a beautiful soaring ethereal voice, cites Kate Bush, Clannad and Crowded House among her favourites. The music is primarily acoustic; the duo creating a rich soundscape for their songs with acoustic guitars, dobro, electric slide, mandolin, bouzouki, violin, accordion and bass.
The sound is full, but has a lovely purity about it. Producer Paul Templeman deserves credit for this. The opening Welcome, with its strummed acoustic and slide introduction is a striking number. Cath’s voice is powerful and clear while guest Finn McArdle provides additional colour with some excellent percussion.
From The Lighthouse opens with impressive violin from Catherine while Andy tackles the lead vocals. His voice has a care-worn quality, not dissimilar to Billy Bragg at times, which creates an edge that blends well with Catherine’s purer tone. Left Behind features Catherine to the fore with a terrific climatic chorus. I hear echoes of Karla Bonoff and Richard and Mimi Farina at times, but ultimately the music sounds very original and ... Well, Acoustica!
A lot of time and effort has gone into the writing and arranging of these songs. Andy excels on Amelie, a tender ballad about
finding the courage to strike up a
nice acoustic picking complemented by surprising accordion fills and interesting tempo changes.
How I Am is an appealingly honest take on a burgeoning romance, the female characters vulnerability makes this tale a winner; ‘And I feel it’s time to tell you, I’m as crazy as they come, but I’m sure I was a sweet young girl...’ Elsewhere extra musical texture is provided by Tony Patterson’s ‘magic flute’ on How I Am while The River is a beautiful ballad, very atmospheric. The penultimate Hometown features Andy’s lead vocals on a touching journey into the past; of family and school, where the author dreamed of ‘bowling out the Australians at Headingley.’ Great stuff! The ‘autumn leaves’, depicted at the onset, provide an effective metaphor as Mr Higgins looks back on his lost youth. Glastonbury, one of the first tunes to be recorded, closes the set effectively.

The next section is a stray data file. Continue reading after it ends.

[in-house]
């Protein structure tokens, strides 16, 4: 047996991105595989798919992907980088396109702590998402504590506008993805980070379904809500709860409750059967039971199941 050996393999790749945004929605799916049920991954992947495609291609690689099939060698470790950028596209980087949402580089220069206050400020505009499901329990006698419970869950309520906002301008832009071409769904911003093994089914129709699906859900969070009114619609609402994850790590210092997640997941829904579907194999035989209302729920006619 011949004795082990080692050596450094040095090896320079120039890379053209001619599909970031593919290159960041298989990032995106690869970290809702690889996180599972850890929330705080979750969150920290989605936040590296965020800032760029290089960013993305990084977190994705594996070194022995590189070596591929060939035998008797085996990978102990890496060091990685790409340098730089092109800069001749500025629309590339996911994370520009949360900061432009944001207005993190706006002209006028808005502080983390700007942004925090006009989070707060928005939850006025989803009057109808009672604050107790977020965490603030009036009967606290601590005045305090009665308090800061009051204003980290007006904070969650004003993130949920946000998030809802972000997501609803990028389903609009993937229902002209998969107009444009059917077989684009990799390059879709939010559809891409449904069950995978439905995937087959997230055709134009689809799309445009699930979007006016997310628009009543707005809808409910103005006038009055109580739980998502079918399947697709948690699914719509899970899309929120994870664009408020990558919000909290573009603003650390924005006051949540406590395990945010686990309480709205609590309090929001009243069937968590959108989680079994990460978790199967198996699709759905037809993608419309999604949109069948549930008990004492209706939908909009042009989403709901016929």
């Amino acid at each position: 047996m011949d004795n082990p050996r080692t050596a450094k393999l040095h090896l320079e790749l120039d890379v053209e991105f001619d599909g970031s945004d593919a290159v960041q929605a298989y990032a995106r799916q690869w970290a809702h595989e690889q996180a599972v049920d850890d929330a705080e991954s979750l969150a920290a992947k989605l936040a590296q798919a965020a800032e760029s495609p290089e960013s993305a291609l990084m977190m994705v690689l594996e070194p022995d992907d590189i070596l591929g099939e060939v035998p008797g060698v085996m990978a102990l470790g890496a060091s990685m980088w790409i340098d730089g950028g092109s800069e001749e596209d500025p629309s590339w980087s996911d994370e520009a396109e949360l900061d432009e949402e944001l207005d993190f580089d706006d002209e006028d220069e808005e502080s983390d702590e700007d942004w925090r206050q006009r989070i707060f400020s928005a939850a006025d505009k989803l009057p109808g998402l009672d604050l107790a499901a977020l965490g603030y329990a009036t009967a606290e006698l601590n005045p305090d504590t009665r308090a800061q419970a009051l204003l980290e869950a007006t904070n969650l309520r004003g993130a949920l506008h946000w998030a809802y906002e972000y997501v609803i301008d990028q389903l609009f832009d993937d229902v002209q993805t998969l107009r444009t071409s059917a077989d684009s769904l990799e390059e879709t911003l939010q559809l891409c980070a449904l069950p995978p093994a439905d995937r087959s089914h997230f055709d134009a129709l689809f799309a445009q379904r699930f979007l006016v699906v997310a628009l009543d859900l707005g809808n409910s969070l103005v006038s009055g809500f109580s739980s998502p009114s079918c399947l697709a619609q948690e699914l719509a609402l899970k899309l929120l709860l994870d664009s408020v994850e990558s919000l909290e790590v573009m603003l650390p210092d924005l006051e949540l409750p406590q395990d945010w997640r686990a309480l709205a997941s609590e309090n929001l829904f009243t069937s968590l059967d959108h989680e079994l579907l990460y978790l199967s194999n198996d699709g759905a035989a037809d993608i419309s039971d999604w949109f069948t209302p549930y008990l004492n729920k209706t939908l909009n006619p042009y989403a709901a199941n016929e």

Not many albums list babysitters in the liner notes; Catherine and Andy can feel pleased with their musical offspring. This may not be the kind of music that has you humming immediately. However, there is an intelligence and depth here that requires repeated plays in order to fully appreciate the potential of the material. You should check Acoustica out, you won’t be disappointed. JB